Three-phase to Three-phase Cyclo-converter
Three – phase to three phase cycloconverter:
Fig: 3 phase to 3 phase cycloconverter
- The circuit of a three-phase to three-phase cyclo-converter is two three-phase half-wave (three-pulse) converters connected back to back for each phase, with three thyristors for each bridge.
- The total number of thyristors used is 18, thus reducing the cost of power components, and also of control circuits needed to generate the firing pulses for the thyristors.
- This may be compared to the case with 6 (six) three-phase full-wave (6-pulse) bridge converters, having six thyristors for each converter, with total devices used being 36.
- Though this will reduce the harmonic content in both output voltage and current waveforms, but is more costly.
- This may be used, where the total cost may be justified, along with the merit stated.
- The ripple frequency is 150 Hz, three times the input frequency of 50 Hz.
- The circulating current mode of operation is used, in which both (positive and negative) converters in each phase, conduct at the same time.
- Inter-group reactor in each phase is needed.
- But, if non-circulating current mode of operation is used, where only one converter (positive or negative) in each phase, conducts at a time, the reactors are not needed.
- The circuit in each of the three phases is similar to the cyclo-converter circuit.
- The firing sequence of the thyristors for the phase groups, B & C are same as that for phase group A, but lag by the angle,1200 and2400 , respectively. Thus, a balanced three-phase voltage is obtained at the output terminals, to be fed to the three-phase load.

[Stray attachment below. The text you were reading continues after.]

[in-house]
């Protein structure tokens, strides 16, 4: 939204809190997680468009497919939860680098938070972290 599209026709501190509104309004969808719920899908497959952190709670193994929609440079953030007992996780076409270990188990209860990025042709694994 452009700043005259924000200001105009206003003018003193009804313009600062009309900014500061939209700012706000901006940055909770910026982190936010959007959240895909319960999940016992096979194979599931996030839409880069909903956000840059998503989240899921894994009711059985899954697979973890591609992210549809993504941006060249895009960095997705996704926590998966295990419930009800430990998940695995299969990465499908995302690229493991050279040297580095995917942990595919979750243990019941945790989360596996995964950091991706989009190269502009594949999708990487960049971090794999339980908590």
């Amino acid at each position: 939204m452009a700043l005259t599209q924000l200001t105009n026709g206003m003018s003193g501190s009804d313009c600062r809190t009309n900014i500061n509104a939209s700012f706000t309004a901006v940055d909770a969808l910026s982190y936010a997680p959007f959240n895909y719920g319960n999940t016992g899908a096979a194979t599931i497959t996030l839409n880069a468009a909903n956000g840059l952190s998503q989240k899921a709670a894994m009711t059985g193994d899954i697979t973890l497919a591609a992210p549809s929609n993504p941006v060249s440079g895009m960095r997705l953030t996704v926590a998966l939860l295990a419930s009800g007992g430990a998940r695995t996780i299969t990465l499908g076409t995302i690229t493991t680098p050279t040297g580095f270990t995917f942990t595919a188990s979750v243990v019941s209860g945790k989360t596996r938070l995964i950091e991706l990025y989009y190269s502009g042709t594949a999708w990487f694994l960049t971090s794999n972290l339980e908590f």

- The average value of the output voltage is changed by varying the firing angles (α) of the thyristors, whereas its frequency is varied by changing the time interval (T/3 = 1/(3.f0 ), after which the next (incoming) thyristor is triggered.
- With a balanced load, the neutral connection is not necessary, and may be omitted, thereby suppressing all triplen harmonics.
- Normally, the output frequency of the cyclo-converter is lower than the supply (input) frequency (step-down region), limited to about one-third of it ( f0 = fi/3 ).
- This is necessary for obtaining reasonable power output, efficiency and harmonic content. If the output frequency is to be increased, the harmonic distortion in the output voltage increases, because its waveform is composed of fewer segments of the supply voltage.
- Thus, the losses in cyclo-converter and also in ac motor become excessive. By using more complex converter circuits with higher pulse numbers, the output voltage waveform is improved, with the maximum useful ratio of output to input frequency is increased to about one-half.